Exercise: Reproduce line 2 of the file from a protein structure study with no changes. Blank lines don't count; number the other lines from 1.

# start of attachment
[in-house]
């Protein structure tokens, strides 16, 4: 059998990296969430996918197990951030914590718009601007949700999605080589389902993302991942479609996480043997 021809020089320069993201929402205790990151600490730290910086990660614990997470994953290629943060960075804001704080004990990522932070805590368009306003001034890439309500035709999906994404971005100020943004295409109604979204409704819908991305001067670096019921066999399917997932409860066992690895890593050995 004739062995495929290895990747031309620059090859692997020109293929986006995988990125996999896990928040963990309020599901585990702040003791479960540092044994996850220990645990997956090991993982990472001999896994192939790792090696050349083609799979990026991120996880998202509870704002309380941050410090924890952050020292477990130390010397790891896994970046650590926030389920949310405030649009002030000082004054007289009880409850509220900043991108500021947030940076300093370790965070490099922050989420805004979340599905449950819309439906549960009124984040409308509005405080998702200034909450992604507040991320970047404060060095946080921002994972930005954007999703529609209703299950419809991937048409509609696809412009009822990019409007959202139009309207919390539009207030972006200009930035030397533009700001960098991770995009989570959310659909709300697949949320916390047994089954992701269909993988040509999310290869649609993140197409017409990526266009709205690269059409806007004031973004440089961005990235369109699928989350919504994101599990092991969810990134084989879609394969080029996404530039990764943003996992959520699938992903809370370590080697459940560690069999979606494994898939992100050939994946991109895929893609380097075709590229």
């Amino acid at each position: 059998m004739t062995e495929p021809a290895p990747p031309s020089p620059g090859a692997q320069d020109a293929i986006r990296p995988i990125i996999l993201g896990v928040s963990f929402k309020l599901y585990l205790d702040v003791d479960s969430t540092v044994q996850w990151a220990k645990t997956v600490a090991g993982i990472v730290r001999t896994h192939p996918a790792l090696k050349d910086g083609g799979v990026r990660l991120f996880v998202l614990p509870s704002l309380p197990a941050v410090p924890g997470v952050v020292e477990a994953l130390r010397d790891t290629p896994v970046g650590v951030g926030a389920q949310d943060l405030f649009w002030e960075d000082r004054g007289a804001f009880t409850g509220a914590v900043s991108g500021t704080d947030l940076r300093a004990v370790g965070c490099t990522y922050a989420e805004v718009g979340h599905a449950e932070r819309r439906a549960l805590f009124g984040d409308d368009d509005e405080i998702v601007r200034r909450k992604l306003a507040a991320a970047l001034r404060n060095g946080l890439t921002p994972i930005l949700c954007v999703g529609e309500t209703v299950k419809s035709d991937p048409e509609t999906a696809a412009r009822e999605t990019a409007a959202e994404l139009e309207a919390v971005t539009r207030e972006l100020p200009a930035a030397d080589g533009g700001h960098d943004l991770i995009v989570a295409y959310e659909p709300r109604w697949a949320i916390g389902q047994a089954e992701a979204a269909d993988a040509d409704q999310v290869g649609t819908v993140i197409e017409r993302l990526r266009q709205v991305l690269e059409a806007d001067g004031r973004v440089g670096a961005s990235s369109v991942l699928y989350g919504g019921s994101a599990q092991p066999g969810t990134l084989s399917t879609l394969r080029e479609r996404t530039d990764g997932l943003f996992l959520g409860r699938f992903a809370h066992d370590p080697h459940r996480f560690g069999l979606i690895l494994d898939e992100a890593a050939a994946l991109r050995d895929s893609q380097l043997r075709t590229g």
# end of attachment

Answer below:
């Protein structure tokens, strides 16, 4: 059998990296969430996918197990951030914590718009601007949700999605080589389902993302991942479609996480043997 021809020089320069993201929402205790990151600490730290910086990660614990997470994953290629943060960075804001704080004990990522932070805590368009306003001034890439309500035709999906994404971005100020943004295409109604979204409704819908991305001067670096019921066999399917997932409860066992690895890593050995 004739062995495929290895990747031309620059090859692997020109293929986006995988990125996999896990928040963990309020599901585990702040003791479960540092044994996850220990645990997956090991993982990472001999896994192939790792090696050349083609799979990026991120996880998202509870704002309380941050410090924890952050020292477990130390010397790891896994970046650590926030389920949310405030649009002030000082004054007289009880409850509220900043991108500021947030940076300093370790965070490099922050989420805004979340599905449950819309439906549960009124984040409308509005405080998702200034909450992604507040991320970047404060060095946080921002994972930005954007999703529609209703299950419809991937048409509609696809412009009822990019409007959202139009309207919390539009207030972006200009930035030397533009700001960098991770995009989570959310659909709300697949949320916390047994089954992701269909993988040509999310290869649609993140197409017409990526266009709205690269059409806007004031973004440089961005990235369109699928989350919504994101599990092991969810990134084989879609394969080029996404530039990764943003996992959520699938992903809370370590080697459940560690069999979606494994898939992100050939994946991109895929893609380097075709590229």